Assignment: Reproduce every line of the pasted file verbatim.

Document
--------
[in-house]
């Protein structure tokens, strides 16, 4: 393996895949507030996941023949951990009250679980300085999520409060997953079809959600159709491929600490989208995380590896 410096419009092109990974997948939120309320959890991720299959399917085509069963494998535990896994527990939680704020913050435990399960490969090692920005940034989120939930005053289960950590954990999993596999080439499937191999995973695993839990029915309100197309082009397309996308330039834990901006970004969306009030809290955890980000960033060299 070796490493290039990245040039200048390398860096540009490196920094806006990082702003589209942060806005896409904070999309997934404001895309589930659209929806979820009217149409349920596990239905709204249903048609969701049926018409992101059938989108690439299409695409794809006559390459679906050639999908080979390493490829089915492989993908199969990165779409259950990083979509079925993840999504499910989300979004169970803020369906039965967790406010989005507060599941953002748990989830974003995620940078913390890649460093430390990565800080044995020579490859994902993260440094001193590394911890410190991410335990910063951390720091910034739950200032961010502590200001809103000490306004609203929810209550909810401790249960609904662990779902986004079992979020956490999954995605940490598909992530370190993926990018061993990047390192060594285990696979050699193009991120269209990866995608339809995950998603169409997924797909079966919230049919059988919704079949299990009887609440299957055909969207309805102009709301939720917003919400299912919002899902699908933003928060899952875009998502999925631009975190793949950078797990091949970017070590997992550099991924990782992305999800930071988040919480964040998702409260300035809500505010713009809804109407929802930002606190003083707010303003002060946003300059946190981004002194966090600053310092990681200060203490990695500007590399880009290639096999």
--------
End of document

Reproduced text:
[in-house]
């Protein structure tokens, strides 16, 4: 393996895949507030996941023949951990009250679980300085999520409060997953079809959600159709491929600490989208995380590896 410096419009092109990974997948939120309320959890991720299959399917085509069963494998535990896994527990939680704020913050435990399960490969090692920005940034989120939930005053289960950590954990999993596999080439499937191999995973695993839990029915309100197309082009397309996308330039834990901006970004969306009030809290955890980000960033060299 070796490493290039990245040039200048390398860096540009490196920094806006990082702003589209942060806005896409904070999309997934404001895309589930659209929806979820009217149409349920596990239905709204249903048609969701049926018409992101059938989108690439299409695409794809006559390459679906050639999908080979390493490829089915492989993908199969990165779409259950990083979509079925993840999504499910989300979004169970803020369906039965967790406010989005507060599941953002748990989830974003995620940078913390890649460093430390990565800080044995020579490859994902993260440094001193590394911890410190991410335990910063951390720091910034739950200032961010502590200001809103000490306004609203929810209550909810401790249960609904662990779902986004079992979020956490999954995605940490598909992530370190993926990018061993990047390192060594285990696979050699193009991120269209990866995608339809995950998603169409997924797909079966919230049919059988919704079949299990009887609440299957055909969207309805102009709301939720917003919400299912919002899902699908933003928060899952875009998502999925631009975190793949950078797990091949970017070590997992550099991924990782992305999800930071988040919480964040998702409260300035809500505010713009809804109407929802930002606190003083707010303003002060946003300059946190981004002194966090600053310092990681200060203490990695500007590399880009290639096999």